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Tiled floors are practical, and their many patterns can look gorgeous. Whether you need to install new floors or simply restyle, you might be curious about removing the existing tiles. This can sometimes be challenging and even a little intimidating if you plan on doing it yourself. We have carefully researched the steps and tools to use so you can replace old tiles or add in a new floor altogether.
There are several steps you can take to remove tile and grout from any floor successfully. These steps will ensure that you do not damage the tiles and prepare for any new flooring. But there is an ideal order to follow when you are removing fixtures:
- Trim and Baseboards
- Tiles and Thinset
It can take a lot of patience and effort to install an entirely new floor. But the process is usually worthwhile since your flooring is usually meant to last a long time. Keep reading to learn how to properly remove existing tile and grout from the floor and even how to reuse them.
How To Remove Tile And Grout From Floor
1. Trim and Baseboards
Before you remove any flooring, you will typically have to remove the baseboards at the floor's perimeter. These baseboards are also known as trim. Baseboards are the wooden panels that line the foot of your walls. They are often painted to coordinate or match the walls, so they might be easy to miss.
But the baseboards can actually pin down your floor tiles. In fact, baseboards are often intentionally used to hold down the edges of carpet tiles. In other words, they will have to be peeled off before the flooring. You can read "What is the Standard Size of a Baseboard [And Why]?"
Floor grout is a durable sealer made from a mix of cement and water. Grout fills in the gaps between your tiles, which is meant to protect the edges of your floor tiles. It also adds personality because its color can drastically change the appearance of the tiles themselves.
Since this grout is both essential and stylish, you will never find floor tiles without some kind of grout to remove as well. It must come off first because the point of grout is to join the tiles together, hold them down, and protect them.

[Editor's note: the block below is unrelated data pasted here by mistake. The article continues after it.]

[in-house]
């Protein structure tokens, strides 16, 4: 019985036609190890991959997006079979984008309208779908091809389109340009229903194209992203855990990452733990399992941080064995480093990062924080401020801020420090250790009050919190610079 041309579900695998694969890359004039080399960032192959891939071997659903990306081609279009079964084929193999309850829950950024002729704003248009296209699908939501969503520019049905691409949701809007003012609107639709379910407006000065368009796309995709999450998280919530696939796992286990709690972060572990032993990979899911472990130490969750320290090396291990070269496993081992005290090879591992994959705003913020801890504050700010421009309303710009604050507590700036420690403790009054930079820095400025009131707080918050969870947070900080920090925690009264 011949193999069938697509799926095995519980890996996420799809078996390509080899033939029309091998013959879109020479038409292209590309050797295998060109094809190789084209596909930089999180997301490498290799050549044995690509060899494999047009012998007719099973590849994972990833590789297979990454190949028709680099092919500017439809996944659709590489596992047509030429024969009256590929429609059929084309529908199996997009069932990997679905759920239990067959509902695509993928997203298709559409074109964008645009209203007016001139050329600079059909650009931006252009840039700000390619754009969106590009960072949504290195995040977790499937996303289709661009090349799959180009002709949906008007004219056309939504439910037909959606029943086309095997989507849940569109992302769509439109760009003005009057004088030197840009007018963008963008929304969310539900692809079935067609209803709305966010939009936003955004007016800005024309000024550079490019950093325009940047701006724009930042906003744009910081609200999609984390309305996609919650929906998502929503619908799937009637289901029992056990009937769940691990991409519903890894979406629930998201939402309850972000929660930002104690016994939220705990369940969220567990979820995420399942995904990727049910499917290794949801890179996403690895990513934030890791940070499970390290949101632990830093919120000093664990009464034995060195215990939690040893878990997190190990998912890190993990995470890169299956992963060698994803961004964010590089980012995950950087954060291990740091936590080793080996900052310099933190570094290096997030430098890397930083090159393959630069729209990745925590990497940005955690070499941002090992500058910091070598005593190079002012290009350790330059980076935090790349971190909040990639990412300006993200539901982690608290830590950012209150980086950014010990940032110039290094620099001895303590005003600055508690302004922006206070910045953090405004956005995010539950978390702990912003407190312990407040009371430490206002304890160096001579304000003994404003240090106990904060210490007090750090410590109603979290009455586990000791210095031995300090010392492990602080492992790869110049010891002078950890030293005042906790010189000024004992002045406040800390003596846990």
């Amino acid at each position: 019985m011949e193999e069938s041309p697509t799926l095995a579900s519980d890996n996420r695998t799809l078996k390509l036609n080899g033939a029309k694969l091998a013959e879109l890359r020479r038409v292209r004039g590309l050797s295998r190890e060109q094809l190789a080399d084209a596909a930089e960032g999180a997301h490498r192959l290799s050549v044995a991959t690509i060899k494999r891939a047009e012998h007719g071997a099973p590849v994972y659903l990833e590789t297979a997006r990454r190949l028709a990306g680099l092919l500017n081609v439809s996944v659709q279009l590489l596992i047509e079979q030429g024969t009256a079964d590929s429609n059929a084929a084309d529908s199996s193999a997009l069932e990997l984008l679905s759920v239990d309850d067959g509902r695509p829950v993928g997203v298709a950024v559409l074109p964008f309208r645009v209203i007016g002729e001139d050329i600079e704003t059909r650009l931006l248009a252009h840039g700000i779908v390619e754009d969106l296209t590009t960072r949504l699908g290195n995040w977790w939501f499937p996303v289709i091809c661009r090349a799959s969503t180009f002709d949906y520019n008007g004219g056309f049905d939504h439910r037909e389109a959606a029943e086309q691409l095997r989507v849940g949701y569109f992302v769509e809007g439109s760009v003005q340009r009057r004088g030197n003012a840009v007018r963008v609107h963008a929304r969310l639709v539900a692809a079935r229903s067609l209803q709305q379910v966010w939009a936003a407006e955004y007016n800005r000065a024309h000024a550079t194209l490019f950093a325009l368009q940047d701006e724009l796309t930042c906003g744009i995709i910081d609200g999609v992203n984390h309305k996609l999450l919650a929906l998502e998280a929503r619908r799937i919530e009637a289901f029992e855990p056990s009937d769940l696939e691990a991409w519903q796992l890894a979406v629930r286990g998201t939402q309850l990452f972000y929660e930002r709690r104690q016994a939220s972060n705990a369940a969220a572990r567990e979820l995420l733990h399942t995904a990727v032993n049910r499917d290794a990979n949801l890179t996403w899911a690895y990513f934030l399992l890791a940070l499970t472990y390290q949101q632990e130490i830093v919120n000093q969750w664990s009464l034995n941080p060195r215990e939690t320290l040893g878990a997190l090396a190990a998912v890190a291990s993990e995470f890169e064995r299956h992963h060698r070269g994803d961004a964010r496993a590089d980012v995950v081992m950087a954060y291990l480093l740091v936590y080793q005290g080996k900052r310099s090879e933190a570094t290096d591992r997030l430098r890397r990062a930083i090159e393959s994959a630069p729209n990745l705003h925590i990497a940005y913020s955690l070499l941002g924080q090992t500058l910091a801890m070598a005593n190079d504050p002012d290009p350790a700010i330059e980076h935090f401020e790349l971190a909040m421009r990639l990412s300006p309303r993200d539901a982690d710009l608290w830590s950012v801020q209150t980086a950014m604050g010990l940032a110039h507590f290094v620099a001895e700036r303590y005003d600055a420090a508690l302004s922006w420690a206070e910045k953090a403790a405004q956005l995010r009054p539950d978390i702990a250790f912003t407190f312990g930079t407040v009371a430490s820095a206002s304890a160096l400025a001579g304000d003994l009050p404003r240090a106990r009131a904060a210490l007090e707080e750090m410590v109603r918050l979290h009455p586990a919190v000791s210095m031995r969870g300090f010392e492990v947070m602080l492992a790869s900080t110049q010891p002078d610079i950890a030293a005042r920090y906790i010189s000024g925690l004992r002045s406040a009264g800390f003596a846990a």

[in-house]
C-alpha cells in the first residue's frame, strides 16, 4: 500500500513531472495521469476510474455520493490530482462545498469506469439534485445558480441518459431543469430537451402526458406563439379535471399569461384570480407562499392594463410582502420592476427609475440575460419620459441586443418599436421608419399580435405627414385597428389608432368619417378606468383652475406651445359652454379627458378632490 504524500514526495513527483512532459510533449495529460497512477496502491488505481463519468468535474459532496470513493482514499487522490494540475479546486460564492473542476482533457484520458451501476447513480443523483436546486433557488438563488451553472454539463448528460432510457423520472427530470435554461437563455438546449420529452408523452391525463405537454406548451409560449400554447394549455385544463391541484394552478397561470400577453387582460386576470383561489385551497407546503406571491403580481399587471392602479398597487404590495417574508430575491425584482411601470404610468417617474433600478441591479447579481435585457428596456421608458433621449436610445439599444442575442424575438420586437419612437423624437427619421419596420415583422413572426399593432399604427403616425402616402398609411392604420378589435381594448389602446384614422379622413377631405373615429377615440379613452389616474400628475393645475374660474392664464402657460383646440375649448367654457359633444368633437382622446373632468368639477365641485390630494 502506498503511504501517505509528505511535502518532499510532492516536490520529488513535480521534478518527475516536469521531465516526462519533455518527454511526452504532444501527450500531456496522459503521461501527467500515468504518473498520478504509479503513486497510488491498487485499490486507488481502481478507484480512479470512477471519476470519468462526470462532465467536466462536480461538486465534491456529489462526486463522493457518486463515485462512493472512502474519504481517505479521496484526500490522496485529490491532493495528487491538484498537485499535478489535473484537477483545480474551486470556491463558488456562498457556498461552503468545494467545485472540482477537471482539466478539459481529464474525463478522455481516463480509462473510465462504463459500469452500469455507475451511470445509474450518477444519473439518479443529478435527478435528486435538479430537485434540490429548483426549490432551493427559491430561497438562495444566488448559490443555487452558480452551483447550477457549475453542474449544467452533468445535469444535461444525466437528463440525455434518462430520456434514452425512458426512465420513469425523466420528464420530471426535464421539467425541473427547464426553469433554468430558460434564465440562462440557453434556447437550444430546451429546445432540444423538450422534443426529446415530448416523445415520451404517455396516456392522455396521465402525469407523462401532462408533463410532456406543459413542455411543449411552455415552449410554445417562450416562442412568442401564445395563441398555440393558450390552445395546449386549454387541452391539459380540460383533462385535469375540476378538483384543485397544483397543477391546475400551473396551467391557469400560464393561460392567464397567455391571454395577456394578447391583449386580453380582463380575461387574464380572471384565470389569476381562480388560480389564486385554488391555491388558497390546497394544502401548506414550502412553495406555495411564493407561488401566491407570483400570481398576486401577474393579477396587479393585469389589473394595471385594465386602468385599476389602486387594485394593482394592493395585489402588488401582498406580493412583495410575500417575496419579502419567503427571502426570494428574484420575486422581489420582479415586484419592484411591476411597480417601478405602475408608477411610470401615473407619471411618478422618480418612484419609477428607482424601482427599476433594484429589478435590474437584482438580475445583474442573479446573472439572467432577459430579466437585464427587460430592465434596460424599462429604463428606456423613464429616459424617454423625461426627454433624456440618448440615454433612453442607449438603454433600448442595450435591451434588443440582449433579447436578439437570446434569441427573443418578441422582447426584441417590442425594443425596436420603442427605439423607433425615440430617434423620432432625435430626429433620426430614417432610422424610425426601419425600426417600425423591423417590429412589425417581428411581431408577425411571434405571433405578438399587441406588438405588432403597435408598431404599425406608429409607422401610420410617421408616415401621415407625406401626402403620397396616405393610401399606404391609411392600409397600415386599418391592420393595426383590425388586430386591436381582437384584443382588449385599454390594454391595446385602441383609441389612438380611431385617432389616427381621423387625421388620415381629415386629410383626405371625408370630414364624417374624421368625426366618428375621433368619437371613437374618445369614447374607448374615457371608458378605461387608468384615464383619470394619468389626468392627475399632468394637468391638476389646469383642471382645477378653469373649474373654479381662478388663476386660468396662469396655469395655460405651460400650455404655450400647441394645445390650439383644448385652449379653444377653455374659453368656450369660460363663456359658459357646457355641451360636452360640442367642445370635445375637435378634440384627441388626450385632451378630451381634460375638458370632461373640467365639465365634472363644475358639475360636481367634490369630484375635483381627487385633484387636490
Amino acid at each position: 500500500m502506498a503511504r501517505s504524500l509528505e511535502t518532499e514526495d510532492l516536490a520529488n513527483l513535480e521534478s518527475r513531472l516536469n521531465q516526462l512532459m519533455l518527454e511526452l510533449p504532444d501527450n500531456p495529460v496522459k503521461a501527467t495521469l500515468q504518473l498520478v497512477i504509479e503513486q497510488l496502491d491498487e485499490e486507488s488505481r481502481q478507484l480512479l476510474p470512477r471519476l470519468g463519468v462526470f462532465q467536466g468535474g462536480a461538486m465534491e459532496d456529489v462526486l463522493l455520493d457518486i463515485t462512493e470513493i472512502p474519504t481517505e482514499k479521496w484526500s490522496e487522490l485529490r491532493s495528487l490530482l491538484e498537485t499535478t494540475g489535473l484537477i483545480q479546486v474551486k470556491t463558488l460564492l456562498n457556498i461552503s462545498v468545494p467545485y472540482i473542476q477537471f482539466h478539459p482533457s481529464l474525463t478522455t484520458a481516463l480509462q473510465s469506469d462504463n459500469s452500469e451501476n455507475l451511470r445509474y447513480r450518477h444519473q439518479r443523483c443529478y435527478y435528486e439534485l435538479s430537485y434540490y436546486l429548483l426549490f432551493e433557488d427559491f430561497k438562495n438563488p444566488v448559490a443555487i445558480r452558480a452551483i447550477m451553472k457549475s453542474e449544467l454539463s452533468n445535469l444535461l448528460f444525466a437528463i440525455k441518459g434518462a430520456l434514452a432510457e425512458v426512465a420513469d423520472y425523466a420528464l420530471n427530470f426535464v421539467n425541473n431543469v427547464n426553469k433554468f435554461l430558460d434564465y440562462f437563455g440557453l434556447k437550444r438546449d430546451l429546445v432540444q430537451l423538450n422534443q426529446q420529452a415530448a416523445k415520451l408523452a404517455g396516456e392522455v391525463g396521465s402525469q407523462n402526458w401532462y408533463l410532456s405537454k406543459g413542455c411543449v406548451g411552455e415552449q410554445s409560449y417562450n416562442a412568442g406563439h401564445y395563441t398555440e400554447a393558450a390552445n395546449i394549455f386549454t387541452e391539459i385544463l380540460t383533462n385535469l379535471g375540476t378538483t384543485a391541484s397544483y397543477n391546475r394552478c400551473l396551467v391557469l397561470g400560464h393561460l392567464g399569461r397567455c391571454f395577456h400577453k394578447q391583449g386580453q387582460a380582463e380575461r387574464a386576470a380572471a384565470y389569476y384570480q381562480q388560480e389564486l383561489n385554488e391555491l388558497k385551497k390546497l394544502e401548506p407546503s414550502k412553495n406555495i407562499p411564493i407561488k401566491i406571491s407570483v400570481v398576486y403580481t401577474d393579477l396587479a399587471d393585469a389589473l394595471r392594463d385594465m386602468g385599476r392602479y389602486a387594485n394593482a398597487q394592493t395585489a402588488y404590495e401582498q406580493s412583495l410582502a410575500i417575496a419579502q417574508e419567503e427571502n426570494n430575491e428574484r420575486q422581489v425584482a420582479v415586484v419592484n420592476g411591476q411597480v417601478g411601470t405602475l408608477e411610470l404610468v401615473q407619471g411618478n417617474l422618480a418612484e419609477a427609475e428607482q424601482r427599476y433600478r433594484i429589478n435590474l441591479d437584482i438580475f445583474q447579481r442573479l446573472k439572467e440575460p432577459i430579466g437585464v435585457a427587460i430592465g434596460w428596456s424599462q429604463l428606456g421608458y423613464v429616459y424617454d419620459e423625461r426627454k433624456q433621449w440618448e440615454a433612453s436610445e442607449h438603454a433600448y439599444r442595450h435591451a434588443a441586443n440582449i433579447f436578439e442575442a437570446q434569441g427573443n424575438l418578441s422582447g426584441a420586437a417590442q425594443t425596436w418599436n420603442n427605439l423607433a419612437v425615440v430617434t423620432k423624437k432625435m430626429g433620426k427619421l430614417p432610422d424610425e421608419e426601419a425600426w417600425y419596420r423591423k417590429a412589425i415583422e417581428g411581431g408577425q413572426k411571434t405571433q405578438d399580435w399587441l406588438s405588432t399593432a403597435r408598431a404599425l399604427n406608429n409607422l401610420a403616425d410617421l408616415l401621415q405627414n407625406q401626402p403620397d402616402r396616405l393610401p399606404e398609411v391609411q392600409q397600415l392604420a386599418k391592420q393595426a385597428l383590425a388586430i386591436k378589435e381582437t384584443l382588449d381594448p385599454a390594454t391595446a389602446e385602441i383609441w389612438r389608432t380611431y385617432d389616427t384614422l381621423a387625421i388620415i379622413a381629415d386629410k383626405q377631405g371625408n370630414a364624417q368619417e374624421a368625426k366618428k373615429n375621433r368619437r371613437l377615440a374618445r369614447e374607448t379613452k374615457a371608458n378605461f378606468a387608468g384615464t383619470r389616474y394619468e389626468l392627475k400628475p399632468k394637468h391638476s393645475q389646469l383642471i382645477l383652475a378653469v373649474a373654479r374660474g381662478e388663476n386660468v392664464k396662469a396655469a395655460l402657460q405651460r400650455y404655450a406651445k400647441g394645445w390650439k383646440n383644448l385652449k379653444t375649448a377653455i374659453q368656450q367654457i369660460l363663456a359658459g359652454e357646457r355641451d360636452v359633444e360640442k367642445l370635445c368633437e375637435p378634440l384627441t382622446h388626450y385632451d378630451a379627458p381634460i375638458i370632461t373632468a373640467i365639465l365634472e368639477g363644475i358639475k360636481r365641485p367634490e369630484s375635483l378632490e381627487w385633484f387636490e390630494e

Grout Removal Hand Tools
For smaller rooms, you should be able to use special hand tools to remove the grout. Keep in mind that doing things by hand is always tougher and more time-consuming. There are two popular options available, and each tool is generally useful in its own way. The best one may come down to personal preference.
You might find a multi-purpose scraper for grout and other sealants. There are also specially made grout saws that are angled in such a way that the grout will pull free more easily. Each tool will have its own instructions on how to remove the floor grout.
Grout Removal Power Tools
However, larger rooms will probably be far too demanding for simple hand tools. In that case, you may have to resort to some unique power tools. This will involve one of another two options. You can decide between a reciprocating saw and an oscillating tool.
It is generally best if you choose an oscillating tool because it is a multi-tool. Both can do the same job, but you will get more for your money with an oscillating tool that can use more than a saw on its head. The Dremel brand is especially popular for its reliability.
3. Tiles and Thinset
Now that the grout is out of the way, you can safely remove the tiles. Keep in mind that floor tiles are secured to the floor by some powerful adhesives. Typically, tiled flooring is held down by thin-set.
Thin-set is often used synonymously with mortar. It is simply a glue made of cement, water, and sand. And it can be notoriously difficult to remove tiles from thin-set.
It is probably going to be necessary to score down the angled edge of a tile. You can score the tiles with pretty much any reliable straightedge that will get the job done. This may involve some kind of saw or other blades.